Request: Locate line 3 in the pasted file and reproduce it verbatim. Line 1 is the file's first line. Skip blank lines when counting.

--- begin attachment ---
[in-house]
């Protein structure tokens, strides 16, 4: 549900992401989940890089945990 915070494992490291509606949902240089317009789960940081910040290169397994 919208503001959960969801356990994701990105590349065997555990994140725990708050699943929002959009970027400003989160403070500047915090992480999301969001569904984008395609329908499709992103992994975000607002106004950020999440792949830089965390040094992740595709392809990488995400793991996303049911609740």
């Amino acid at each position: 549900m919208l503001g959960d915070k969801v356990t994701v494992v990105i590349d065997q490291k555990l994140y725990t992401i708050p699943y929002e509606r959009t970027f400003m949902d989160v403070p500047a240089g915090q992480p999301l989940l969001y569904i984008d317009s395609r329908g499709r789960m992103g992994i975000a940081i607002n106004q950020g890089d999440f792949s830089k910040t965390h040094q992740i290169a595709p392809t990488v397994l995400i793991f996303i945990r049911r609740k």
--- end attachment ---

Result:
């Amino acid at each position: 549900m919208l503001g959960d915070k969801v356990t994701v494992v990105i590349d065997q490291k555990l994140y725990t992401i708050p699943y929002e509606r959009t970027f400003m949902d989160v403070p500047a240089g915090q992480p999301l989940l969001y569904i984008d317009s395609r329908g499709r789960m992103g992994i975000a940081i607002n106004q950020g890089d999440f792949s830089k910040t965390h040094q992740i290169a595709p392809t990488v397994l995400i793991f996303i945990r049911r609740k």